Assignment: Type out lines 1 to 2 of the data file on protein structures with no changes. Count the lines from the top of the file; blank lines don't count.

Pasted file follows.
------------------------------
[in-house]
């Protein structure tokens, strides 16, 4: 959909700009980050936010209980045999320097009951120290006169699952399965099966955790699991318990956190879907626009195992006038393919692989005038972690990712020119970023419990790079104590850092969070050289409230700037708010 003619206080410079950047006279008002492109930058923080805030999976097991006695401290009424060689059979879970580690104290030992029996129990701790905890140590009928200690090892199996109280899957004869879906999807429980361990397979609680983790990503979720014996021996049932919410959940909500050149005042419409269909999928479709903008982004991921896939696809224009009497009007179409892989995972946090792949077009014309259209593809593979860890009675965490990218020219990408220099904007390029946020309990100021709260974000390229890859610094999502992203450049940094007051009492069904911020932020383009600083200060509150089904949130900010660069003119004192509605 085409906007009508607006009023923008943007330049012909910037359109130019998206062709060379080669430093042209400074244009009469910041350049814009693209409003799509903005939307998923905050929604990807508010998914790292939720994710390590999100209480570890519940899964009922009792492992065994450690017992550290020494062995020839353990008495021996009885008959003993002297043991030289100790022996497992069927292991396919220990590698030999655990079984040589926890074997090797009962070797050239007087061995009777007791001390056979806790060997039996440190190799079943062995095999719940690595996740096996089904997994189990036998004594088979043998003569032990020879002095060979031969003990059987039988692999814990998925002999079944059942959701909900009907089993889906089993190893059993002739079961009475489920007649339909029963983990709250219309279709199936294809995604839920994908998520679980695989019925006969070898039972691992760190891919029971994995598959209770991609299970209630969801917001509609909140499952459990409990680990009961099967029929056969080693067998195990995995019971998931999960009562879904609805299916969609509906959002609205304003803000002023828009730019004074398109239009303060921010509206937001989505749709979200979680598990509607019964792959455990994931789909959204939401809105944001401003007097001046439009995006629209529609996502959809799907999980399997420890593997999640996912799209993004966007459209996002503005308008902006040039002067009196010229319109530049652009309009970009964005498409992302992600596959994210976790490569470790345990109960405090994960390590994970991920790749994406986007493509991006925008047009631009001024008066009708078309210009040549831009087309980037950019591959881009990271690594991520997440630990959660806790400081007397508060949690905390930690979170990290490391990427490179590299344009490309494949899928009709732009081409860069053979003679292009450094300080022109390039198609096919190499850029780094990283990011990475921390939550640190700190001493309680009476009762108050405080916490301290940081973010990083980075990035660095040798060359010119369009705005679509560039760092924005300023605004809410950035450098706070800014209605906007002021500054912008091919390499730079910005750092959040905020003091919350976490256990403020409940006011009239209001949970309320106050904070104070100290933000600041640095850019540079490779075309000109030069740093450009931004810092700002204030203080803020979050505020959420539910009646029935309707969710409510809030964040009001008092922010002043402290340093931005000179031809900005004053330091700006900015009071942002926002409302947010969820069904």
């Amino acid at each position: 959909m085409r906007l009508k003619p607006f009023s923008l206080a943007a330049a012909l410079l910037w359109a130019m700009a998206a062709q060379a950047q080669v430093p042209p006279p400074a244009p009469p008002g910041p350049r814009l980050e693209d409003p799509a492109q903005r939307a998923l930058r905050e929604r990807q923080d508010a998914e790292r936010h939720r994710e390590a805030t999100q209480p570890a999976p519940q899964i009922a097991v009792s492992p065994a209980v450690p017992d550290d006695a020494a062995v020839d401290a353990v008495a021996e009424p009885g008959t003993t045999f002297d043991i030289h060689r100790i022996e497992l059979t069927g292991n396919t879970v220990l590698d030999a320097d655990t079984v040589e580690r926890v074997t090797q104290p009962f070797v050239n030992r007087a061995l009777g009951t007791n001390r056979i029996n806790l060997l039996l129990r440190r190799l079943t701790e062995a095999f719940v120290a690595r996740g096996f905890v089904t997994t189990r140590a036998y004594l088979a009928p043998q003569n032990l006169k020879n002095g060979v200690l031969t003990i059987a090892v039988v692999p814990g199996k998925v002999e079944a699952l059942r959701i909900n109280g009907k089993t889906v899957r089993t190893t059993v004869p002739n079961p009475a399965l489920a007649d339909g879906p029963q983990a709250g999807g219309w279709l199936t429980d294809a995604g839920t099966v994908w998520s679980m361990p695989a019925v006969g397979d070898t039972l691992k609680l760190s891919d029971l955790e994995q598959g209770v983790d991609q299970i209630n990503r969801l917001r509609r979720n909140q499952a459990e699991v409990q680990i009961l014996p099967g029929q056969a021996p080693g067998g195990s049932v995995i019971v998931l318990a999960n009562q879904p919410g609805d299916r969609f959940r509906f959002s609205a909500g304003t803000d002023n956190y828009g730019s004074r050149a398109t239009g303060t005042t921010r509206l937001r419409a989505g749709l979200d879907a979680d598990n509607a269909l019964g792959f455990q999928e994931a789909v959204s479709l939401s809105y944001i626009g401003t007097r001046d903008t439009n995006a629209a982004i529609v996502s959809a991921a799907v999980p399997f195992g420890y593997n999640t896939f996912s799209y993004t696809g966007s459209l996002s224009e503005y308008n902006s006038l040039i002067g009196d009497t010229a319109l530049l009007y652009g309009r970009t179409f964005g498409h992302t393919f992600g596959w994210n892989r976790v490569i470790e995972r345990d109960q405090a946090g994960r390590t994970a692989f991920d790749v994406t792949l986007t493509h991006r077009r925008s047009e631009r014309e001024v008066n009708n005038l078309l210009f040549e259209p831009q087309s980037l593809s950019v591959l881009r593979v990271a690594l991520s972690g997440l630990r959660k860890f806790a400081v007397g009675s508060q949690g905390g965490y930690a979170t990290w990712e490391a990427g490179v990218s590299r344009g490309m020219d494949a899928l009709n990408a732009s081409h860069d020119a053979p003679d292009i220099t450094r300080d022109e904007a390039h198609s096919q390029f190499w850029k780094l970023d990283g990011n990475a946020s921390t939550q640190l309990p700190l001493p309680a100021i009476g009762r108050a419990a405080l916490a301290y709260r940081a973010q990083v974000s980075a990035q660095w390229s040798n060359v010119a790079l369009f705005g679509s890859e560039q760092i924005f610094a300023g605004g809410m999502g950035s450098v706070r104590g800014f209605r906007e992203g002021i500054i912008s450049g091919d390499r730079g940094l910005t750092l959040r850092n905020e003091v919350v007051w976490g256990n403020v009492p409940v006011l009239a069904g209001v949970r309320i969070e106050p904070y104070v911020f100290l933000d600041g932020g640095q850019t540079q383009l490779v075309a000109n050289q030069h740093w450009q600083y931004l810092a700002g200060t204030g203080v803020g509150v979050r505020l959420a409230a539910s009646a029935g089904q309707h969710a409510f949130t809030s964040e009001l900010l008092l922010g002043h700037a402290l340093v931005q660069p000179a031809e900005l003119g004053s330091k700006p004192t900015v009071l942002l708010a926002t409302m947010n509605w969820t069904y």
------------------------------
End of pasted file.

[in-house]
């Protein structure tokens, strides 16, 4: 959909700009980050936010209980045999320097009951120290006169699952399965099966955790699991318990956190879907626009195992006038393919692989005038972690990712020119970023419990790079104590850092969070050289409230700037708010 003619206080410079950047006279008002492109930058923080805030999976097991006695401290009424060689059979879970580690104290030992029996129990701790905890140590009928200690090892199996109280899957004869879906999807429980361990397979609680983790990503979720014996021996049932919410959940909500050149005042419409269909999928479709903008982004991921896939696809224009009497009007179409892989995972946090792949077009014309259209593809593979860890009675965490990218020219990408220099904007390029946020309990100021709260974000390229890859610094999502992203450049940094007051009492069904911020932020383009600083200060509150089904949130900010660069003119004192509605 085409906007009508607006009023923008943007330049012909910037359109130019998206062709060379080669430093042209400074244009009469910041350049814009693209409003799509903005939307998923905050929604990807508010998914790292939720994710390590999100209480570890519940899964009922009792492992065994450690017992550290020494062995020839353990008495021996009885008959003993002297043991030289100790022996497992069927292991396919220990590698030999655990079984040589926890074997090797009962070797050239007087061995009777007791001390056979806790060997039996440190190799079943062995095999719940690595996740096996089904997994189990036998004594088979043998003569032990020879002095060979031969003990059987039988692999814990998925002999079944059942959701909900009907089993889906089993190893059993002739079961009475489920007649339909029963983990709250219309279709199936294809995604839920994908998520679980695989019925006969070898039972691992760190891919029971994995598959209770991609299970209630969801917001509609909140499952459990409990680990009961099967029929056969080693067998195990995995019971998931999960009562879904609805299916969609509906959002609205304003803000002023828009730019004074398109239009303060921010509206937001989505749709979200979680598990509607019964792959455990994931789909959204939401809105944001401003007097001046439009995006629209529609996502959809799907999980399997420890593997999640996912799209993004966007459209996002503005308008902006040039002067009196010229319109530049652009309009970009964005498409992302992600596959994210976790490569470790345990109960405090994960390590994970991920790749994406986007493509991006925008047009631009001024008066009708078309210009040549831009087309980037950019591959881009990271690594991520997440630990959660806790400081007397508060949690905390930690979170990290490391990427490179590299344009490309494949899928009709732009081409860069053979003679292009450094300080022109390039198609096919190499850029780094990283990011990475921390939550640190700190001493309680009476009762108050405080916490301290940081973010990083980075990035660095040798060359010119369009705005679509560039760092924005300023605004809410950035450098706070800014209605906007002021500054912008091919390499730079910005750092959040905020003091919350976490256990403020409940006011009239209001949970309320106050904070104070100290933000600041640095850019540079490779075309000109030069740093450009931004810092700002204030203080803020979050505020959420539910009646029935309707969710409510809030964040009001008092922010002043402290340093931005000179031809900005004053330091700006900015009071942002926002409302947010969820069904």